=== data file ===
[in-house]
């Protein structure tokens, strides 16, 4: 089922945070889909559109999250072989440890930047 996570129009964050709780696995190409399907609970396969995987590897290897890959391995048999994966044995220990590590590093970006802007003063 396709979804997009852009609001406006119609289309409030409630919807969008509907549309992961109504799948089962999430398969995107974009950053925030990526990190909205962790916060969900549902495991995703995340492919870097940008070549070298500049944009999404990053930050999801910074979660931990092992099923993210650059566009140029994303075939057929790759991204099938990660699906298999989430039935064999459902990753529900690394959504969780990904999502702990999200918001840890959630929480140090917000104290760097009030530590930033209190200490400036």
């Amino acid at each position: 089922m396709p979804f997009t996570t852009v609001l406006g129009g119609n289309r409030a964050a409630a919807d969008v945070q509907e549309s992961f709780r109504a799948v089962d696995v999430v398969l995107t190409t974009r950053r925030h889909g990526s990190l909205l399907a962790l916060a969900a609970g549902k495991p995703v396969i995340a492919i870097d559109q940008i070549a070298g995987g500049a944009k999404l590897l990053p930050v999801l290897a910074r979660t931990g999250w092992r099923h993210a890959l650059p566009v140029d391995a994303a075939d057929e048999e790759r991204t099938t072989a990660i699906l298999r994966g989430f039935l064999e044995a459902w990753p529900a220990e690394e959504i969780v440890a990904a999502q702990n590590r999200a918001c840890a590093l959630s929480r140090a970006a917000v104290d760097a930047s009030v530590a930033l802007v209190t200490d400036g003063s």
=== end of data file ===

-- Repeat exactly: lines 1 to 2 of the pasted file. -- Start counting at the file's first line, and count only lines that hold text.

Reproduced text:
[in-house]
């Protein structure tokens, strides 16, 4: 089922945070889909559109999250072989440890930047 996570129009964050709780696995190409399907609970396969995987590897290897890959391995048999994966044995220990590590590093970006802007003063 396709979804997009852009609001406006119609289309409030409630919807969008509907549309992961109504799948089962999430398969995107974009950053925030990526990190909205962790916060969900549902495991995703995340492919870097940008070549070298500049944009999404990053930050999801910074979660931990092992099923993210650059566009140029994303075939057929790759991204099938990660699906298999989430039935064999459902990753529900690394959504969780990904999502702990999200918001840890959630929480140090917000104290760097009030530590930033209190200490400036």